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Deglaciation, basin formation and post-glacial climate change from a regional network of sediment core sites in Ohio and eastern Indiana

Published online by Cambridge University Press:  20 January 2017

Katherine C. Glover
Affiliation:
Department of Geology, University of Cincinnati, Cincinnati, OH 45221-0013, USA
Thomas V. Lowell
Affiliation:
Department of Geology, University of Cincinnati, Cincinnati, OH 45221-0013, USA
Gregory C. Wiles
Affiliation:
Department of Geology, The College of Wooster, Wooster, OH 44691, USA
Donald Pair
Affiliation:
Department of Geology, University of Dayton, Dayton, OH 45469-2364, USA
Patrick Applegate
Affiliation:
Department of Physical Geography and Quaternary Geology, Stockholm University, S-106 91 Stockholm, Sweden
Irena Hajdas
Affiliation:
PSI/ETH Laboratory for Ion Beam Physics, Schafmattstr. 20 HPK H27, CH-8093 Zurich, Switzerland
Corresponding
E-mail address:

Abstract

Many paleoclimate and landscape change studies in the American Midwest have focused on the Late Glacial and early Holocene time periods (~ 16–11 ka), but little work has addressed landscape change in this area between the Last Glacial Maximum and the Late Glacial (~ 22–16 ka). Sediment cores were collected from 29 new lake and bog sites in Ohio and Indiana to address this gap. The basal radiocarbon dates from these cores show that initial ice retreat from the maximal last-glacial ice extent occurred by 22 ka, and numerous sites that are ~ 100 km inside this limit were exposed by 18.9 ka. Post-glacial environmental changes were identified as stratigraphic or biologic changes in select cores. The strongest signal occurs between 18.5 and 14.6 ka. These Midwestern events correspond with evidence to the northeast, suggesting that initial deglaciation of the ice sheet, and ensuing environmental changes, were episodic and rapid. Significantly, these changes predate the onset of the Bølling postglacial warming (14.8 ka) as recorded by the Greenland ice cores. Thus, deglaciation and landscape change around the southern margins of the Laurentide Ice Sheet happened ~ 7 ka before postglacial changes were felt in central Greenland.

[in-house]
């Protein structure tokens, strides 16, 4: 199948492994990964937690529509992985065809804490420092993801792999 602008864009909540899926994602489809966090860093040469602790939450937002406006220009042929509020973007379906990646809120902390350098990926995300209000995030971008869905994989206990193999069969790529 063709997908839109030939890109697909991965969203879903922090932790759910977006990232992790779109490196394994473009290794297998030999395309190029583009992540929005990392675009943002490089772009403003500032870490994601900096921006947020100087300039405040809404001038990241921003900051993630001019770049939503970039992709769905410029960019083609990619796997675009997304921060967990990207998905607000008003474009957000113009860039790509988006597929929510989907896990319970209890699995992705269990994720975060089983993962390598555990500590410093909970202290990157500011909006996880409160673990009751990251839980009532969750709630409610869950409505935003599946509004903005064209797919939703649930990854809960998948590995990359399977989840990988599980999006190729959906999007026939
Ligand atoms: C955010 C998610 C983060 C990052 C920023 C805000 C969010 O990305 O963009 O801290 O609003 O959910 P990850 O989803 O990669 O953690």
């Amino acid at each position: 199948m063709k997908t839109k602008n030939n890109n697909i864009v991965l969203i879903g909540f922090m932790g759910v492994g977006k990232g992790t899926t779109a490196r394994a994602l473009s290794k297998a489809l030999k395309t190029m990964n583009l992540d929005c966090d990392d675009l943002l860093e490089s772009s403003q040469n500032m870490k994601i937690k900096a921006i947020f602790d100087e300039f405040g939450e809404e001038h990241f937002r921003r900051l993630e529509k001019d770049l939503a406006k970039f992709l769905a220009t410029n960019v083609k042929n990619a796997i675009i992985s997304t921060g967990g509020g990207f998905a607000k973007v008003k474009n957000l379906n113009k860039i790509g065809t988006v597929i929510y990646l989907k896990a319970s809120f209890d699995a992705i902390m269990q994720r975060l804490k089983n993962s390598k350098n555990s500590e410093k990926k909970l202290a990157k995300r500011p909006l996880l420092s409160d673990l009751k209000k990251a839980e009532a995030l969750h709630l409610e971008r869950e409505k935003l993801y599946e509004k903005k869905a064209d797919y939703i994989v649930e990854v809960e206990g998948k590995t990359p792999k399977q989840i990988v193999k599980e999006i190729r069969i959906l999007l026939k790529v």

Type
Research Article
Copyright
University of Washington

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